Waking up in this tranquillity, surrounded by nature and hearing nothing but the animals, is something I can't get enough of. Today is the second day in the AMES / Dabchick Reserve and I can't wait to see what it holds for us.
We start with a quick breakfast and a learning session with Les, discussing more mammals such as Elephants, Hippos, Hyenas and Leopards. Did you know a Hyena's jaw has the crushing power of 1,100 psi and because it eats bones, the poop turns white from the calcification?
We leave for the game drive. First sighting is a gold wildebeest. The story behind the golden wildebeest is quite interesting though. Hunting trophy's were were highly sought after and some businessmen created a new wildebeest species through gene crossing: the golden wildebeest, which were much more scarce than the vastly seen blue or black wildebeest, making them a great new trophy. Scientists today though argue that it's actually not a crossing but a recessive gene that gives them the golden colour.
We come back for lunch and while Dörte, Katharina & Matthias soak in some sun at the pool, Lea, Paul, Iva and myself went to a building site with Tommy to prepare the ground for a sundowner terrace. We cleared the terrace of stones and outlined the path towards the perfect sundowner spot overlooking the valley and mountains.
After a dip in the pool, Les comes along with two snakes, one was a small brown snake that got wounded and was treated to be reintroduced to nature, another a baby Python. The skin felt incredible: it was smooth yet structured and she remained calm on Les arms. I asked if I could hold her. Actually I was surprised at myself when the words left my lips - I'm usually not a big fan of snakes. Maybe it was the environment that made me lose the fear in that moment or the trust in Les that I would be safe. Les put the snake around my neck. It wasn't heavy but it was quite strange to not see it. When it moved it felt really funny because it wasn't just movement on one spot but across the whole neck and shoulders. It was an incredible feeling. Almost everyone else held the Python afterwards and the Python seemed to enjoy the attention.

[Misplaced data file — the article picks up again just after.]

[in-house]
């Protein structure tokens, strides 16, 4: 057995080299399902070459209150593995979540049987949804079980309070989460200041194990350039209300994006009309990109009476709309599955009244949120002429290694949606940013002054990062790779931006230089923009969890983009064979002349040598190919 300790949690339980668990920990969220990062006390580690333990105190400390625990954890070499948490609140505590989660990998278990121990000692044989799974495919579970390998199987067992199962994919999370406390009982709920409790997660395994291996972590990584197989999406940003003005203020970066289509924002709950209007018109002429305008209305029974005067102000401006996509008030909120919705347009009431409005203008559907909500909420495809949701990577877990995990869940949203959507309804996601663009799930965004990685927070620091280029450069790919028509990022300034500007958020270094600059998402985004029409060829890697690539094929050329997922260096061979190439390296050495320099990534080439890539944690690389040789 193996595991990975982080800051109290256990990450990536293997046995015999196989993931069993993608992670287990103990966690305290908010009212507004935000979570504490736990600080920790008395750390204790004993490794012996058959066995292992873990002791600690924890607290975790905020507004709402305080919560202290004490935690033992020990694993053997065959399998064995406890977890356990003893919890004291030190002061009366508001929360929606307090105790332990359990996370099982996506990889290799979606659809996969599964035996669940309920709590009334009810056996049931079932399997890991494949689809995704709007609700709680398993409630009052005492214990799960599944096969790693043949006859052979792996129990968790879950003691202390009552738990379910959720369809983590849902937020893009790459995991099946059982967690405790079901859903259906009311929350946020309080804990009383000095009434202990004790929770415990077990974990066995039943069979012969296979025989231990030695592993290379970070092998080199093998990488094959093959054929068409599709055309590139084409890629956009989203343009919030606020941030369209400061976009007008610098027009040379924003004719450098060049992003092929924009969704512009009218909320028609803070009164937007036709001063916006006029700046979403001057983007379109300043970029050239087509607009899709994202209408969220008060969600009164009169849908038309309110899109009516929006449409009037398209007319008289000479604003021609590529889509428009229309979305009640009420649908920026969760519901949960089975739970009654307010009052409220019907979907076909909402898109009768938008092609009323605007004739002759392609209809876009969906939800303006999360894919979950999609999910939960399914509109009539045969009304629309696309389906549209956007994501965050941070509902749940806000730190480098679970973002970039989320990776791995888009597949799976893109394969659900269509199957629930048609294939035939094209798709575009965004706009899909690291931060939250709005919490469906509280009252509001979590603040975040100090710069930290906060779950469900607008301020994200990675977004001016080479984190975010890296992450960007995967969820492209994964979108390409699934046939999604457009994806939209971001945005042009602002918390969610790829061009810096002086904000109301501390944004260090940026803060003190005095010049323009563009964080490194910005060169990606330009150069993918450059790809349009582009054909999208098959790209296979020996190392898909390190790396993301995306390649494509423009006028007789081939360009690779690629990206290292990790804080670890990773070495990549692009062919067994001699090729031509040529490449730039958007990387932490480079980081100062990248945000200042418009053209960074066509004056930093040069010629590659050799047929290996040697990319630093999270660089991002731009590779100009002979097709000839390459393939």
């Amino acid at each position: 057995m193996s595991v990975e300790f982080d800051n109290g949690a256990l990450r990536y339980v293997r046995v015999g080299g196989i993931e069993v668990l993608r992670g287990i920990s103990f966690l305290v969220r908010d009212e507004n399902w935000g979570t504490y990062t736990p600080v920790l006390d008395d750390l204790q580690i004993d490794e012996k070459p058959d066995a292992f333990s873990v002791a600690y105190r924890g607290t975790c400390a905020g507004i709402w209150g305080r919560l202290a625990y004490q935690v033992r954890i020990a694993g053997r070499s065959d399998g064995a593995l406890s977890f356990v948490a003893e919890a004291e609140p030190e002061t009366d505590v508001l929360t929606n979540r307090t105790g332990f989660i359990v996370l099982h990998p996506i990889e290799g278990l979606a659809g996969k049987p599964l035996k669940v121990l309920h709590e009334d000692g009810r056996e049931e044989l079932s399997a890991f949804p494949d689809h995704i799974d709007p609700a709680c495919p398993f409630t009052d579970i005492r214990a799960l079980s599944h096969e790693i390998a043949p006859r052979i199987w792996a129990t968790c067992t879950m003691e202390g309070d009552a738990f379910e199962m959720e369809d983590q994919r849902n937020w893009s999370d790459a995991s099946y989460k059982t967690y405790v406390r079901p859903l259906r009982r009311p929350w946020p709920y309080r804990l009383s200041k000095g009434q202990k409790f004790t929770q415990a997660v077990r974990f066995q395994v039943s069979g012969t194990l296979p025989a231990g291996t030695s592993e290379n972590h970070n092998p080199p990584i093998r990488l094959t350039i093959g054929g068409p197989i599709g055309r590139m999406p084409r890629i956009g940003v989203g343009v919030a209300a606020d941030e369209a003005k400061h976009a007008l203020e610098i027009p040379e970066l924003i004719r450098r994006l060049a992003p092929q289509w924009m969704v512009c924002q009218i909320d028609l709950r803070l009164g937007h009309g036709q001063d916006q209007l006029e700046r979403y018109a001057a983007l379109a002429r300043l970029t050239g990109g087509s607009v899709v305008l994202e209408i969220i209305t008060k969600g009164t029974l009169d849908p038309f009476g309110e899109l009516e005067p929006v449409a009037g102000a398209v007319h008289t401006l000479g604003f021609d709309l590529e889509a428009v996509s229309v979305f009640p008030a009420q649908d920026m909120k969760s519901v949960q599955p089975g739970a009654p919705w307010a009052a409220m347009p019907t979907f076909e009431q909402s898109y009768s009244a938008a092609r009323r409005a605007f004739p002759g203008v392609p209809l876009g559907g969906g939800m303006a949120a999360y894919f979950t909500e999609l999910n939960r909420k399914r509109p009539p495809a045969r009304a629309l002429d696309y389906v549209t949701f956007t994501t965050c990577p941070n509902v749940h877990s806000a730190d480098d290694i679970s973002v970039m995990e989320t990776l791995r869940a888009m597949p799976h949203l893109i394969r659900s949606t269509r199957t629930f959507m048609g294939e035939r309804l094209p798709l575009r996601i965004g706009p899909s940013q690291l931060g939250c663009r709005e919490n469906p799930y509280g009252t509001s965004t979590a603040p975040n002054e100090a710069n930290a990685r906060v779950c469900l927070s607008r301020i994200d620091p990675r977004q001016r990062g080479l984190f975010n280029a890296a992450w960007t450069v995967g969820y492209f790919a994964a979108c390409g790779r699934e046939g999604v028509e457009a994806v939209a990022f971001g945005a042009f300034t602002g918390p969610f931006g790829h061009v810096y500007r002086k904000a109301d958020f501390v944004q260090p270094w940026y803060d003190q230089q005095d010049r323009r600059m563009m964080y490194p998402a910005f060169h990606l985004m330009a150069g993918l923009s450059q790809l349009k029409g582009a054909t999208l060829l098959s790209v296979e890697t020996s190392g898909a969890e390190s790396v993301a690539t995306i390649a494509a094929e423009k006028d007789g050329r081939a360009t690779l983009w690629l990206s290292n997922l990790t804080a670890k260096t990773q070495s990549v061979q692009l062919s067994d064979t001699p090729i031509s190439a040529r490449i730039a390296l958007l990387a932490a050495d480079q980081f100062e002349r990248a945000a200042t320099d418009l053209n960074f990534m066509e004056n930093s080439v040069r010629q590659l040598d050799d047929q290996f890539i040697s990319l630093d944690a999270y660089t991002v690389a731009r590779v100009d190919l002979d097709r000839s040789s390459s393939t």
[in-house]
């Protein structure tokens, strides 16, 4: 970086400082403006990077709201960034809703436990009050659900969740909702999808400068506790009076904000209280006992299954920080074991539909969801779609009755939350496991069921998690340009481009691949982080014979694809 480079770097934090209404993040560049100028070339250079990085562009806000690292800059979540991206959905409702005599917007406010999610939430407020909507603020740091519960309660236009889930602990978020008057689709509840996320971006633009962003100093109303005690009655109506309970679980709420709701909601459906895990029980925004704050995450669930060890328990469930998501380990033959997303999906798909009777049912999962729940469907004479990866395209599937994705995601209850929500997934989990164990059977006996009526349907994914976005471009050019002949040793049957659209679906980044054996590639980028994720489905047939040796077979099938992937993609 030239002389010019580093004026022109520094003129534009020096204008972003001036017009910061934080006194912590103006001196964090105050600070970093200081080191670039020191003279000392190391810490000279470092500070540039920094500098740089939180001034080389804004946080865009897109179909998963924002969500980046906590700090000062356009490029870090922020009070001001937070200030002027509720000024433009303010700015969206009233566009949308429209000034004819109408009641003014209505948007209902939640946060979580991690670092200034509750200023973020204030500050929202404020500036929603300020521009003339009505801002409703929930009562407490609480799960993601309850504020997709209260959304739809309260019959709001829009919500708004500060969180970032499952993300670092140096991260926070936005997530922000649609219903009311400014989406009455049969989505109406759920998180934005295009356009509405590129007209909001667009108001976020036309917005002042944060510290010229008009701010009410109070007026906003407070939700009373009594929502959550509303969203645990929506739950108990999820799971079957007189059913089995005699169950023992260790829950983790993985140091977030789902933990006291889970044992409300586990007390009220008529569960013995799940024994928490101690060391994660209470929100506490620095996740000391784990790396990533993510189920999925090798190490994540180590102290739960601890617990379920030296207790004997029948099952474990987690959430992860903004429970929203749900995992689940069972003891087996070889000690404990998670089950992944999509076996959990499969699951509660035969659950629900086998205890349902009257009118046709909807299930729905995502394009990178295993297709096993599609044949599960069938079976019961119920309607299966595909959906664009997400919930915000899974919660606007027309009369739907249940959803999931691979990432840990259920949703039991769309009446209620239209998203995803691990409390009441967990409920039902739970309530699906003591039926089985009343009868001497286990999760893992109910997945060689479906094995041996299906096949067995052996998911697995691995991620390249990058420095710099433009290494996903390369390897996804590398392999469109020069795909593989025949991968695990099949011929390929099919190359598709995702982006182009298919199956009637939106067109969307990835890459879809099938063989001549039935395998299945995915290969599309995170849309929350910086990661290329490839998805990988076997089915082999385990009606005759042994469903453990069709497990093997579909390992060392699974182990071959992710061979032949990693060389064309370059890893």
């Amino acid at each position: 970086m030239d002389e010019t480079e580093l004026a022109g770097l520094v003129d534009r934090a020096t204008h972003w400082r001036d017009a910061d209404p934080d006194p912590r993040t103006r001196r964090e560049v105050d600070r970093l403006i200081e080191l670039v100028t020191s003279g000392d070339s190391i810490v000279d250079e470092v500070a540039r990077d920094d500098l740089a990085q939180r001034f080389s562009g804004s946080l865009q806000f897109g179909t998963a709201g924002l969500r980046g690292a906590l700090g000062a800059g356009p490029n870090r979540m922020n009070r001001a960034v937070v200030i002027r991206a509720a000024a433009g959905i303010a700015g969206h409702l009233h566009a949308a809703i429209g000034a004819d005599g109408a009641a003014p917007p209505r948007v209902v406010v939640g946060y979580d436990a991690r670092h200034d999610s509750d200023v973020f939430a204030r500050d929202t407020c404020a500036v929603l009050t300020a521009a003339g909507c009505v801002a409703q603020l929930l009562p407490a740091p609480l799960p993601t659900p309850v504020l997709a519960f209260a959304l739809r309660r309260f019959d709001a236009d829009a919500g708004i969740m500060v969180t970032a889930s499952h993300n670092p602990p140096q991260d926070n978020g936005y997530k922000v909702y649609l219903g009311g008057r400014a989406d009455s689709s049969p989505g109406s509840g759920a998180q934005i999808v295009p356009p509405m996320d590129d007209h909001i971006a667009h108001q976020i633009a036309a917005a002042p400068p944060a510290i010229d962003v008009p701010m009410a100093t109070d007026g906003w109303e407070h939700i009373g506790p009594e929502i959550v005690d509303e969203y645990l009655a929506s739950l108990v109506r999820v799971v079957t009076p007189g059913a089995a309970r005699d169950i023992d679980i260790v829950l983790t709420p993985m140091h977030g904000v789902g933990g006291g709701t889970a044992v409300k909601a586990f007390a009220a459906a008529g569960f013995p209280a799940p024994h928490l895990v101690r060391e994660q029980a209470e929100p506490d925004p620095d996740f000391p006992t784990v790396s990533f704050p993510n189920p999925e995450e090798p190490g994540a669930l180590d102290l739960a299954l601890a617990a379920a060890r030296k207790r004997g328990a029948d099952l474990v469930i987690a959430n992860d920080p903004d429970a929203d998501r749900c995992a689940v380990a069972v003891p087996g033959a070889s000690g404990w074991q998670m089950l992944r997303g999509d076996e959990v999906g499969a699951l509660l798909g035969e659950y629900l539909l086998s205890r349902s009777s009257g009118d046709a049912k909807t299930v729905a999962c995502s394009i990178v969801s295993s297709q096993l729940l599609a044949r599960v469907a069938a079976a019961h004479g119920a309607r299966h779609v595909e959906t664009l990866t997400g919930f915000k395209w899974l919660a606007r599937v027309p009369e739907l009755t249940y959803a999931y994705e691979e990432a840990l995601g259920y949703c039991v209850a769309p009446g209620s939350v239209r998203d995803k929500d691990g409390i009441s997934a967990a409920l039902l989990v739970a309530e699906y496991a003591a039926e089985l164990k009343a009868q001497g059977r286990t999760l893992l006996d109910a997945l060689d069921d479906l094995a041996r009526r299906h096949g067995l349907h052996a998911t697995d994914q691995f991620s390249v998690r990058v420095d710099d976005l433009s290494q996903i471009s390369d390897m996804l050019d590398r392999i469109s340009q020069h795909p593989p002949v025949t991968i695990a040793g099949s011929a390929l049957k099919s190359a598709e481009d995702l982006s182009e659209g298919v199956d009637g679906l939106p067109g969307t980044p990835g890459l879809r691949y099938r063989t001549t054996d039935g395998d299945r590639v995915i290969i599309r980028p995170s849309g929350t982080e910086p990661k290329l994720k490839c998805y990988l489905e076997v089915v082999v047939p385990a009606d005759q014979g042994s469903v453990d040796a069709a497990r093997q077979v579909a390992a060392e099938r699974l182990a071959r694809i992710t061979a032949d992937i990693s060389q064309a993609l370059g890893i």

We had a short studio session about AMES financials where Lea openly laid out where the funds have already flown into and what is planned with the residual money and future donations. We had good discussions among the Guardians and we all appreciated the transparency provided by Lea. We got a bit distracted though when a giraffe came to the waterhole by the reserve, split it's legs and had a drink, throwing around water like a kid playing in the pool. It was quite amusing to see.
Time for the sundowner drive. We packed cold beer and Gin Tonic and headed to the "Serengeti" - not the actual one (that is in Tanzania) but an open plane/savanna with few big trees casting shadows for the animals.
We unpacked a special gin, co-developed with Zanzibar Gin company from Hamburg. The Zanzibar Gin won this year's "Worlds best Gin" award and Hauke and Yuka, who are also huge Africa fans, donated 150 initial bottles to the AMES Foundation. The Gin is refined in Acai barrels to give it a special touch (taste & colour). Why the Acai barrel? Black rhinos are browsers and eat leaves and bark from trees, among which is the Acai tree, a tree native to South Africa. We called it "Rhino Gin". When we finished unpacking, as if it was fate, a Rhino came pretty close so we took the most incredible pictures of the Rhino Gin in front of the Rhino. Everyone loved the Gin and we talked about a pricing strategy and distribution model among the Guardians - great discussions leading to fantastic ideas. So stay tuned.
After dinner we went out for a night game drive in the dark. Sven led the way and spotted Wildebeests, Impalas, Warthogs, Jackals and Rhinos for us. Kai also took with him night vision goggles to help spot more animals faster.
What a fulfilling day with many learnings, amazing animal sightings and hard work (stone terrace). We finished the day with some gin tonics in front of the fire where Paul introduced us to blackstories (also known as yes/no game), resulting in lots of laughter and a perfect end to a perfect day.